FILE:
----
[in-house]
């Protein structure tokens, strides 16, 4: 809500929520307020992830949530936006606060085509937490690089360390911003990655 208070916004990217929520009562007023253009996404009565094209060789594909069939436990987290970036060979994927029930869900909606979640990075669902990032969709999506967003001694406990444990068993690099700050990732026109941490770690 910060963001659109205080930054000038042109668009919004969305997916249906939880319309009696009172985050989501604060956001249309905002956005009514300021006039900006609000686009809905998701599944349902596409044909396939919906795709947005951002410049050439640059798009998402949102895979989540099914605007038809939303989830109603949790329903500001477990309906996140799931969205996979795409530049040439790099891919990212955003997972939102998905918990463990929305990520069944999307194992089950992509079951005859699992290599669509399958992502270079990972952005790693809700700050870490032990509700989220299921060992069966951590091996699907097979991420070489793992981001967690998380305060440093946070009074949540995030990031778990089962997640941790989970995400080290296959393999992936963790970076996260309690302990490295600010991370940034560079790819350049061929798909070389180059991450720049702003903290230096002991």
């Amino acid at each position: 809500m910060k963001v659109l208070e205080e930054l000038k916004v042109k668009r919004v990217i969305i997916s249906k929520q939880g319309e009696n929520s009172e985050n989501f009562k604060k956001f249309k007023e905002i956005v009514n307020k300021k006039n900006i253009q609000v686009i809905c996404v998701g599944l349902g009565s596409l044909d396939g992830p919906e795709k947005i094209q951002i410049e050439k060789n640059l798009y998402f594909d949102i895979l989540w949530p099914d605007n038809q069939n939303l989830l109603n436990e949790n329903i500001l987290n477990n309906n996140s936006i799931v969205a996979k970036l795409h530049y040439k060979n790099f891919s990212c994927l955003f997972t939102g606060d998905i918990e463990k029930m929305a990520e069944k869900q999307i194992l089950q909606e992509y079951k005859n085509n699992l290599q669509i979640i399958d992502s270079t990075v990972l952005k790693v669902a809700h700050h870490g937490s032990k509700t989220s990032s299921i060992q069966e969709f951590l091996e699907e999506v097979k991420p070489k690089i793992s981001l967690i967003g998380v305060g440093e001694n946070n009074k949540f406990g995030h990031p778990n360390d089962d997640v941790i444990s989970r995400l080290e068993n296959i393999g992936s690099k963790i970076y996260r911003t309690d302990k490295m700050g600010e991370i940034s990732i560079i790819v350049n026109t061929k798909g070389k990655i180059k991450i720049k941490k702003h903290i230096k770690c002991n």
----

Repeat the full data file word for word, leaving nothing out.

[in-house]
């Protein structure tokens, strides 16, 4: 809500929520307020992830949530936006606060085509937490690089360390911003990655 208070916004990217929520009562007023253009996404009565094209060789594909069939436990987290970036060979994927029930869900909606979640990075669902990032969709999506967003001694406990444990068993690099700050990732026109941490770690 910060963001659109205080930054000038042109668009919004969305997916249906939880319309009696009172985050989501604060956001249309905002956005009514300021006039900006609000686009809905998701599944349902596409044909396939919906795709947005951002410049050439640059798009998402949102895979989540099914605007038809939303989830109603949790329903500001477990309906996140799931969205996979795409530049040439790099891919990212955003997972939102998905918990463990929305990520069944999307194992089950992509079951005859699992290599669509399958992502270079990972952005790693809700700050870490032990509700989220299921060992069966951590091996699907097979991420070489793992981001967690998380305060440093946070009074949540995030990031778990089962997640941790989970995400080290296959393999992936963790970076996260309690302990490295600010991370940034560079790819350049061929798909070389180059991450720049702003903290230096002991």
């Amino acid at each position: 809500m910060k963001v659109l208070e205080e930054l000038k916004v042109k668009r919004v990217i969305i997916s249906k929520q939880g319309e009696n929520s009172e985050n989501f009562k604060k956001f249309k007023e905002i956005v009514n307020k300021k006039n900006i253009q609000v686009i809905c996404v998701g599944l349902g009565s596409l044909d396939g992830p919906e795709k947005i094209q951002i410049e050439k060789n640059l798009y998402f594909d949102i895979l989540w949530p099914d605007n038809q069939n939303l989830l109603n436990e949790n329903i500001l987290n477990n309906n996140s936006i799931v969205a996979k970036l795409h530049y040439k060979n790099f891919s990212c994927l955003f997972t939102g606060d998905i918990e463990k029930m929305a990520e069944k869900q999307i194992l089950q909606e992509y079951k005859n085509n699992l290599q669509i979640i399958d992502s270079t990075v990972l952005k790693v669902a809700h700050h870490g937490s032990k509700t989220s990032s299921i060992q069966e969709f951590l091996e699907e999506v097979k991420p070489k690089i793992s981001l967690i967003g998380v305060g440093e001694n946070n009074k949540f406990g995030h990031p778990n360390d089962d997640v941790i444990s989970r995400l080290e068993n296959i393999g992936s690099k963790i970076y996260r911003t309690d302990k490295m700050g600010e991370i940034s990732i560079i790819v350049n026109t061929k798909g070389k990655i180059k991450i720049k941490k702003h903290i230096k770690c002991n």